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Putin Going to Iran Despite Reported Death Plot


Russian President Vladimir Putin says he is going ahead with his planned trip to Iran, despite reports of an assassination plot against him in that country. VOA Moscow Correspondent Peter Fedynsky has details.

Speaking at a news conference with Chancellor Angela Merkel in Wiesbaden, Germany, Russian President Vladimir Putin laid to rest speculation he may delay or cancel his trip to Iran following reports that suicide attackers there would try to assassinate him.

"Obviously I am going to Iran, because if I listened to all of the security recommendations and threats against me, I would never leave home," said Mr. Putin.

The Interfax news agency reported the plot on Sunday based on information from Russian special services. The Kremlin leader is traveling to Iran for a summit of Caspian Sea nations.

Commenting on Tehran's controversial nuclear program, the Russian leader said it is important to engage the leaders and people of Iran in a direct dialogue on the issue, counting on a mutually positive result.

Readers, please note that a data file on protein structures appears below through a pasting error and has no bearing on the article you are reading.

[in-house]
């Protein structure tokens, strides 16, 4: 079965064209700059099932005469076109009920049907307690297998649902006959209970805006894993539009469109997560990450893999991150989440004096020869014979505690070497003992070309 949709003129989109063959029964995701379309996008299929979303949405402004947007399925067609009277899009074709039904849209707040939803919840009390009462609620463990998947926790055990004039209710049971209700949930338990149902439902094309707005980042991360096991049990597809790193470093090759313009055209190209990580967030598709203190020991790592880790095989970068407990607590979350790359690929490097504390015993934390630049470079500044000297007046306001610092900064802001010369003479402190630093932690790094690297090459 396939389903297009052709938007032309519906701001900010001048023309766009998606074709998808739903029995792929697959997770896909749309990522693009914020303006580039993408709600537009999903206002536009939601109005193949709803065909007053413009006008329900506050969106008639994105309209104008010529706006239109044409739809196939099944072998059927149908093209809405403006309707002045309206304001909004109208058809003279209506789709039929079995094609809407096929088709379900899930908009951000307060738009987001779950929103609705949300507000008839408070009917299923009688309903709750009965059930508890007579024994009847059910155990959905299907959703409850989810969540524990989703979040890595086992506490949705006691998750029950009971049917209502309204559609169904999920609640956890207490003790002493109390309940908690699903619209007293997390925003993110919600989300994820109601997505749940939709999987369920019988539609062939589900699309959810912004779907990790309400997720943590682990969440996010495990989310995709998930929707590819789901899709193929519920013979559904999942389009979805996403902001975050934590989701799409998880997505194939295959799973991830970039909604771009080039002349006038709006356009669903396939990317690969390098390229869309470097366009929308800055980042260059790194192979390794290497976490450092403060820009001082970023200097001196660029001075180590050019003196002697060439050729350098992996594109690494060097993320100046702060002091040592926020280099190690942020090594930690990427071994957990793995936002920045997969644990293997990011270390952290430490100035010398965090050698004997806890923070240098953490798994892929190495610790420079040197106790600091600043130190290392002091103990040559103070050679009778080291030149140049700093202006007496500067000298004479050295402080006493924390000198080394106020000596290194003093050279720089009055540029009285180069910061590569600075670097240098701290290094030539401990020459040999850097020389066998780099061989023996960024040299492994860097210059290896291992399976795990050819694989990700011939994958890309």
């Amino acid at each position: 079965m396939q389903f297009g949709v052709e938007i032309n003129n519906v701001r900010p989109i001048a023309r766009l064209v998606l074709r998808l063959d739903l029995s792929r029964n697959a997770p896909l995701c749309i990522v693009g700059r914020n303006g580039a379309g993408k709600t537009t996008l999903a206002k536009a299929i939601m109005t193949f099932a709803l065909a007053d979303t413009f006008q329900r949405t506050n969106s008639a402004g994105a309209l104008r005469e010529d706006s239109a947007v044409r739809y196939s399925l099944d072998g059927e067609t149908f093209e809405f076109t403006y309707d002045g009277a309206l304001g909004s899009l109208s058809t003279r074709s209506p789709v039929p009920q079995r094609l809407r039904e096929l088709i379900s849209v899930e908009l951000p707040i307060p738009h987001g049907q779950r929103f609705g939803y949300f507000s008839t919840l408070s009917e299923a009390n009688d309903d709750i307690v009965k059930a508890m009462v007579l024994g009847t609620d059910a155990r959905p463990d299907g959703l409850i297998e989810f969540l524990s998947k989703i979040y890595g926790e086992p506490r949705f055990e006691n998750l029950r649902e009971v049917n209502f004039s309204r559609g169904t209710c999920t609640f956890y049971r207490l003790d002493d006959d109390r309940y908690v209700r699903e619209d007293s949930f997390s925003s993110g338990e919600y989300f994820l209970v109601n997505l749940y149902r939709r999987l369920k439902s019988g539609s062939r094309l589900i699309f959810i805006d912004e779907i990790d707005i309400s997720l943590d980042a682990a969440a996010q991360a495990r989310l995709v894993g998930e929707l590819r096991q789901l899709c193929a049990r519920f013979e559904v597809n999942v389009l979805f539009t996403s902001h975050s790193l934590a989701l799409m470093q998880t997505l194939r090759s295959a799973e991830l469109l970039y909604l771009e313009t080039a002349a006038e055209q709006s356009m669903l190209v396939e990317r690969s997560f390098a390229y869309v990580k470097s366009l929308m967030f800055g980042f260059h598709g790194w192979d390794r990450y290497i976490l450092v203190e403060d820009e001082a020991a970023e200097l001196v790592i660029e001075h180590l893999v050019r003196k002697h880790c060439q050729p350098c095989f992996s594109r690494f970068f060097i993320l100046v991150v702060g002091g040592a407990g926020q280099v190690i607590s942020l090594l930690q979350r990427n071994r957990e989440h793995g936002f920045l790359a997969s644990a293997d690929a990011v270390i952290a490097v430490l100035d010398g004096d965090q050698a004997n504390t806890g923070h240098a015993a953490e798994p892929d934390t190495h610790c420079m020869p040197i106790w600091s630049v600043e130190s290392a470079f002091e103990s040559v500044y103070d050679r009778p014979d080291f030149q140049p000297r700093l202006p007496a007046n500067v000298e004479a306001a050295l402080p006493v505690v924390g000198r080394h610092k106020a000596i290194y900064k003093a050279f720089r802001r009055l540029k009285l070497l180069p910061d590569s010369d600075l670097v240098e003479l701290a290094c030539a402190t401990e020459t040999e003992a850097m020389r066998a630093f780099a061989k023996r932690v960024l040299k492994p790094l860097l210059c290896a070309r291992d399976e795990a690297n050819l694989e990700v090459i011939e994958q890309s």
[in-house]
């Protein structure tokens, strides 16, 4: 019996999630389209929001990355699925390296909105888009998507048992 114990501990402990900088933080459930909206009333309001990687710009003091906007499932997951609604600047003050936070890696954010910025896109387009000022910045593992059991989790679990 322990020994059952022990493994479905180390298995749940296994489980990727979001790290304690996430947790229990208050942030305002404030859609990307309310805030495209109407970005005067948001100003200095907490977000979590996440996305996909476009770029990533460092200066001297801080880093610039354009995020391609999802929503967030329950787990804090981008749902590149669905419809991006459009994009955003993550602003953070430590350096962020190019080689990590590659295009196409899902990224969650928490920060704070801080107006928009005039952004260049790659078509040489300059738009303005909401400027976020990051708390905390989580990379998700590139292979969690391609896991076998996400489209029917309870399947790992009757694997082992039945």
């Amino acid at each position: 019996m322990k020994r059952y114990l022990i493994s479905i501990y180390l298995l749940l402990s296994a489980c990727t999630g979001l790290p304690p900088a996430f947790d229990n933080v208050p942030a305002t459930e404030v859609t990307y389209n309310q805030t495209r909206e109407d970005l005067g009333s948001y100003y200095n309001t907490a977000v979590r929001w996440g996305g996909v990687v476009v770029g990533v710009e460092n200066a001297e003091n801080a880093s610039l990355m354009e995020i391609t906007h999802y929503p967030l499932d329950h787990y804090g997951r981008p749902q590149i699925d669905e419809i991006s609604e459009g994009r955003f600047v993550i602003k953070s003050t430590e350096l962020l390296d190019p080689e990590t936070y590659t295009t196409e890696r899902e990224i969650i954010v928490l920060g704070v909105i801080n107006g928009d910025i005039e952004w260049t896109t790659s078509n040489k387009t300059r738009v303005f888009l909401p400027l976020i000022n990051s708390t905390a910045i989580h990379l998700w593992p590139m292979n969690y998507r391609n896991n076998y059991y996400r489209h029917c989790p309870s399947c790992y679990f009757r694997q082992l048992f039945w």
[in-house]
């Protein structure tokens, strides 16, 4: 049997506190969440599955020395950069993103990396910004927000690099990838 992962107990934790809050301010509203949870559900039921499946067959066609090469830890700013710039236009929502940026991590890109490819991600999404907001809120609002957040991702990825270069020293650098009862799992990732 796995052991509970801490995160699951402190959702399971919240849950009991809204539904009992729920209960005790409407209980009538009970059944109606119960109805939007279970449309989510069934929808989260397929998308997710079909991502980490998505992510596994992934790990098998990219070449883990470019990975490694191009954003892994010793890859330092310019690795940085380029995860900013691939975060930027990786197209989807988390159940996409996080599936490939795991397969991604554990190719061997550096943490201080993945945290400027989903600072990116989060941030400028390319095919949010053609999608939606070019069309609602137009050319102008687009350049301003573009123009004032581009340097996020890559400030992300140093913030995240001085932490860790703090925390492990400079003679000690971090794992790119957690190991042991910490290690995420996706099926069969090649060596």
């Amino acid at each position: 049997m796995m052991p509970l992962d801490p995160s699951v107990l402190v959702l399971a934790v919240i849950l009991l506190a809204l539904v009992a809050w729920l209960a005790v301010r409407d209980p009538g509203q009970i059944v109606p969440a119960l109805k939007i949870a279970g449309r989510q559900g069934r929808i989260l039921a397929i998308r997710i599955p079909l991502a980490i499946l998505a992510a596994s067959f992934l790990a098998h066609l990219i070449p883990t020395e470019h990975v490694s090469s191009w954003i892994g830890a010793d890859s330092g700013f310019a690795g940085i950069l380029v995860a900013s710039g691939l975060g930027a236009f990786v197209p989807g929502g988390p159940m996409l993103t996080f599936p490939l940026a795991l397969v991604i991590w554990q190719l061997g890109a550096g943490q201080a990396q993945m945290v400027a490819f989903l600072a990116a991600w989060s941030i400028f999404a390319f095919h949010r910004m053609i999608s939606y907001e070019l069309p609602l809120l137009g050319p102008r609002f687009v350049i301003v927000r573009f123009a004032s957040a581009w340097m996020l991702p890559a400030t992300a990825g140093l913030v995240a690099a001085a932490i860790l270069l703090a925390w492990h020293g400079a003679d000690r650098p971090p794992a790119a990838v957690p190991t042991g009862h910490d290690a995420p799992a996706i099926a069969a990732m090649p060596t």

Heightened interest in the Russian president's trip follows his recent meetings with the leaders of France and Germany, as well as the U.S. secretaries of state and defense. All of them raised objections with Mr. Putin about Iran's nuclear program, which many Western countries say is aimed at producing a nuclear bomb.

The Russian president says Tehran's program must become more transparent, although he claims there is no objective evidence of a bomb program

Alexander Konovalov, Director of the Institute for Strategic Assessments in Moscow, told the VOA that Mr. Putin is in a position to tell Tehran that the international community, including Russia, opposes development of an Iranian nuclear bomb.

Konovalov says that will likely be Mr. Putin's primary message to Iran. He will also, according to the analyst, try to convince that country that a nuclear bomb is not in Iran's best interests.

Tehran claims its nuclear program is for civilian power plants, but it insists on its own nuclear enrichment, which raises suspicions about Iranian intentions. Highly enriched uranium can be used to build a nuclear bomb.

Mr. Putin's visit to Iran will be the first by a Kremlin leader since Josef Stalin's Tehran war-time summit in 1943 with American President Franklin Roosevelt and British Prime Minister Winston Churchill.

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